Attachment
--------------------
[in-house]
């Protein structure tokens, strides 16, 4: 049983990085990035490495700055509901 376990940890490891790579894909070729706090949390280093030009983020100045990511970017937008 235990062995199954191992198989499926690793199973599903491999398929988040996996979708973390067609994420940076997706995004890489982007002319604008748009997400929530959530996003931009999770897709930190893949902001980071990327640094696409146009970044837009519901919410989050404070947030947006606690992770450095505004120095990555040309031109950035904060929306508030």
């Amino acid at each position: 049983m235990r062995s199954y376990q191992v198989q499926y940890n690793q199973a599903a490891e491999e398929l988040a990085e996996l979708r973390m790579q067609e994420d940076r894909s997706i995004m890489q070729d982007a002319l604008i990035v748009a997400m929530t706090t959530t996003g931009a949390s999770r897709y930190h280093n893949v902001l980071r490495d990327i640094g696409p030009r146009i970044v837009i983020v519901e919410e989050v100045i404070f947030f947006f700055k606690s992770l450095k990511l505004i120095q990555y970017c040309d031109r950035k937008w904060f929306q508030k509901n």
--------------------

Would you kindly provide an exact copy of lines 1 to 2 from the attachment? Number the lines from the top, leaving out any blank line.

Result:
[in-house]
């Protein structure tokens, strides 16, 4: 049983990085990035490495700055509901 376990940890490891790579894909070729706090949390280093030009983020100045990511970017937008 235990062995199954191992198989499926690793199973599903491999398929988040996996979708973390067609994420940076997706995004890489982007002319604008748009997400929530959530996003931009999770897709930190893949902001980071990327640094696409146009970044837009519901919410989050404070947030947006606690992770450095505004120095990555040309031109950035904060929306508030």